Jonas Brothers Scale Pianos, Deliver the Hits at New York Club

June 12, 2009 2:47 PM ET

Yesterday morning the Jonas Brothers caused a mini-panic by announcing a free surprise show at New York's Irving Plaza. By 4 p.m., when fans were permitted to line up outside the venue — after school hours, by design — the scene was hectic and the excited squeals audible. The band, in town to promote their upcoming Lines, Vines and Trying Times with Good Morning America and Late Show With David Letterman appearances, dashed into the building just before showtime and treated the crowd (mostly young, mostly shrieking females) to a full set featuring new tunes "Paranoid," "Poison Ivy" and standout "Much Better," as well as hits like "Lovebug" and "Be Be Good."

Kevin Jonas climbed on the baby grand for a guitar solo, and Nick revealed the first time they ever played the club he scaled a column of speakers. Of course, he was just 13 then. "We're all getting older" he murmured while seated at the piano, playing mash-up of "Black Keys" and "A Little Bit Longer."

The trio were eager to talk about how their sound and their live show have evolved backstage while running through practice sessions for their World Tour 2009. Check out Rolling Stone's sneak peek — a first look at the new stage, video and a chat with the band — in our Jonas Brothers tour rehearsal package. "We really tried to step it up this time," Kevin told us. "You might have to come more than once to see it all because you might not catch it all."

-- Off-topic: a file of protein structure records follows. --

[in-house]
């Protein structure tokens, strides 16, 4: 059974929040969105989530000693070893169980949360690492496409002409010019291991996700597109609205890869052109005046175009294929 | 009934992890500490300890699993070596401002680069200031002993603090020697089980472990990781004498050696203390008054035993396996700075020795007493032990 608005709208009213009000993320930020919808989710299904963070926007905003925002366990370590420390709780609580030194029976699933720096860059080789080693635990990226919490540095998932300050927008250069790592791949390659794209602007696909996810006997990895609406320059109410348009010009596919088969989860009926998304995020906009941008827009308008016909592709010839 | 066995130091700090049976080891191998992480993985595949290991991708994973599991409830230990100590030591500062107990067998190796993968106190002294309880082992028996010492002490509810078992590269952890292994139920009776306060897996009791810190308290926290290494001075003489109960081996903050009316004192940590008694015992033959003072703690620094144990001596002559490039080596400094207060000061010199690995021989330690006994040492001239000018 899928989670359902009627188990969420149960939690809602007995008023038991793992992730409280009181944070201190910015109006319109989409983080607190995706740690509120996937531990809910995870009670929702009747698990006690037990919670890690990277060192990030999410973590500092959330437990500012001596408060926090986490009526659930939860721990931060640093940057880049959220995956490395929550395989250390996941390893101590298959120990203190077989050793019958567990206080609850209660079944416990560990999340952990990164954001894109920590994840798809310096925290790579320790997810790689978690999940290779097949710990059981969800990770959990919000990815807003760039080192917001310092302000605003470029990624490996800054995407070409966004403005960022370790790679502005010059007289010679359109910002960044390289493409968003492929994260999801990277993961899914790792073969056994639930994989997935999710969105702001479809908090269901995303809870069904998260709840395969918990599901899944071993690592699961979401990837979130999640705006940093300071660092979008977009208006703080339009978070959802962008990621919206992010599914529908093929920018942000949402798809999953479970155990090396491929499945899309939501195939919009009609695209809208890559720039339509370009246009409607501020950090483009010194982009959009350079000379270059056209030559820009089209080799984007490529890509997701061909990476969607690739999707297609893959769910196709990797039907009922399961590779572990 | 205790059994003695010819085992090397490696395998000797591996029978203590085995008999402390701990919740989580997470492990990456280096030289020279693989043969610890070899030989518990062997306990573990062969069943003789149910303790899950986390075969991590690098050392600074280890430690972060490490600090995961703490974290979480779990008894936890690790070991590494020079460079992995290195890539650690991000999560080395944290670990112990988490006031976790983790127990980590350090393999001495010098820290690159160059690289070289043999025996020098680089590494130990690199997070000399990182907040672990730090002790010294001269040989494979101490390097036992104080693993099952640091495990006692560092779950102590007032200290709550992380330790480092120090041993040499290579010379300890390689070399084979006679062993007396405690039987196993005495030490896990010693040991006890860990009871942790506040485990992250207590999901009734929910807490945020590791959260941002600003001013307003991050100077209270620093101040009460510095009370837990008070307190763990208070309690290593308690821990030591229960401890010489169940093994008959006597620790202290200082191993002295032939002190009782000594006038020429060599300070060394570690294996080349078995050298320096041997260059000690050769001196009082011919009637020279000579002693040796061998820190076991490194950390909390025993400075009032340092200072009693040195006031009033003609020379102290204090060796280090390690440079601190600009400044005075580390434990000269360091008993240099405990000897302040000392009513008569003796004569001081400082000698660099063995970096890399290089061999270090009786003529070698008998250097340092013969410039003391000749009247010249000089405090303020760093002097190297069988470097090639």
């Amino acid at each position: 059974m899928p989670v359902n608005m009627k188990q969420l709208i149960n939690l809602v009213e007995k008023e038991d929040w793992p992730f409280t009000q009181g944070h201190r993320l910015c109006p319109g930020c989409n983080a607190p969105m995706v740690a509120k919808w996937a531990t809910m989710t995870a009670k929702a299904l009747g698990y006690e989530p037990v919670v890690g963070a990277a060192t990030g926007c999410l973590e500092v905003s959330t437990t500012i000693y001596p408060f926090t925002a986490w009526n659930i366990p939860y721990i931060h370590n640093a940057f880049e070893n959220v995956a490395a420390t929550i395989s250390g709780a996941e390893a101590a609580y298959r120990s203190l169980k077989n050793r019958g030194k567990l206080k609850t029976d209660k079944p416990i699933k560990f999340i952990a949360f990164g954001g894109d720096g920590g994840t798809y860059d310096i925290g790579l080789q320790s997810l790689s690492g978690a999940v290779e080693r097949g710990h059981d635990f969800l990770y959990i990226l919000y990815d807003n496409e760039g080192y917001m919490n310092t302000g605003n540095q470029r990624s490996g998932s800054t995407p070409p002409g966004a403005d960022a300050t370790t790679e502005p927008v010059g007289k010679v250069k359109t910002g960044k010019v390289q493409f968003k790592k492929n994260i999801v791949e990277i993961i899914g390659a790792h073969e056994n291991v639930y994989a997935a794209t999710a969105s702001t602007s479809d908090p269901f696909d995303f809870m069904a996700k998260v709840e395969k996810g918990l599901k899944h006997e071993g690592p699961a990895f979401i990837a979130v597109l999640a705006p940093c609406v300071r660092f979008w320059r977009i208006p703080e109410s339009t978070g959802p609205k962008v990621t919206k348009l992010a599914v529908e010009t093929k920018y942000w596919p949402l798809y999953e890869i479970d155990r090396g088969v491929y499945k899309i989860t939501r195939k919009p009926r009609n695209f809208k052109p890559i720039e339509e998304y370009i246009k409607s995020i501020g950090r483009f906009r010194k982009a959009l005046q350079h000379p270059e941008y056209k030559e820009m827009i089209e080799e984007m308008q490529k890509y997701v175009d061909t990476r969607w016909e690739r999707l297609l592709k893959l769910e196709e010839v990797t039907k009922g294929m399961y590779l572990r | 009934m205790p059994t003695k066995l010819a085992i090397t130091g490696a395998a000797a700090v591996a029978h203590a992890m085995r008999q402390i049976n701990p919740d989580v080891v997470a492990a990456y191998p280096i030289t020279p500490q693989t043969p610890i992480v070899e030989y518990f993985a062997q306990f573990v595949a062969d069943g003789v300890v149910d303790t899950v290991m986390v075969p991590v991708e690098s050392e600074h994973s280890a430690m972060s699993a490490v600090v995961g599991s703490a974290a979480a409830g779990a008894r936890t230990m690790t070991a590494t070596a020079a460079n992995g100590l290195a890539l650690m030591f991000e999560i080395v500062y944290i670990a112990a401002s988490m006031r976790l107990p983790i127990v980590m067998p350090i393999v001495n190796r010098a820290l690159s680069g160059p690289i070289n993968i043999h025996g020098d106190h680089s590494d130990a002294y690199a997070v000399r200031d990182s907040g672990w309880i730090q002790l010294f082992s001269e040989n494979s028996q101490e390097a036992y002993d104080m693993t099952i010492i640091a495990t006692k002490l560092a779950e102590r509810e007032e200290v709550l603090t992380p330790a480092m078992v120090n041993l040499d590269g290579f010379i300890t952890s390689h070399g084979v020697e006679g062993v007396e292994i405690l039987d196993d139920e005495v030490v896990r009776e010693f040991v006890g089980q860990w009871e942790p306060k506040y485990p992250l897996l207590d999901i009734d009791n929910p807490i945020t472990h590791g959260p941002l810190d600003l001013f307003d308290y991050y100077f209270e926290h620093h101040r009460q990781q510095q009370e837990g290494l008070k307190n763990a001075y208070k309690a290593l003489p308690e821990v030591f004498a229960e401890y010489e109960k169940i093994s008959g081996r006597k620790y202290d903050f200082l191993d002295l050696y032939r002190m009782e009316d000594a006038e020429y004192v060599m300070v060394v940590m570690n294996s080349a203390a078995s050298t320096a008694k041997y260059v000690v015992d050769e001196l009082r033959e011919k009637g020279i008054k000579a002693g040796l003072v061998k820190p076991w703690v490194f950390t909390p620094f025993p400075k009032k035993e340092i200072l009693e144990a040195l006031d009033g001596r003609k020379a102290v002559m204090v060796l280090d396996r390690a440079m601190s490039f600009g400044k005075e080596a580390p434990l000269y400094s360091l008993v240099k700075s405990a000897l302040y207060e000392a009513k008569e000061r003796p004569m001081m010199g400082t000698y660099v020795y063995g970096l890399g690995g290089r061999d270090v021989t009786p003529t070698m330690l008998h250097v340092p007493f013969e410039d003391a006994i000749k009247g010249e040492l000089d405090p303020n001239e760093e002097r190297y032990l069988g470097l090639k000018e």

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Song Stories

“Whoomp! (There It Is)”

Tag Team | 1993

Cecil Glenn — a.k.a., "D.C." — was a cook at Magic City, a nude dance club in Atlanta, when he first heard women shout "Whoomp — there it is!" Inspired by the party chant, he and partner Steve "Roll'n" Gibson wrote a song around it. Undaunted by label rejections, they borrowed $2,500 from Glenn's parents and pressed 800 singles, which quickly sold out in the Atlanta area. A record deal came soon after. Glenn said the song was meant for positive partying. "If you're going to say 'Whoomp there it is,' and you're doing something negative, we'd rather it not have come out of your mouth."

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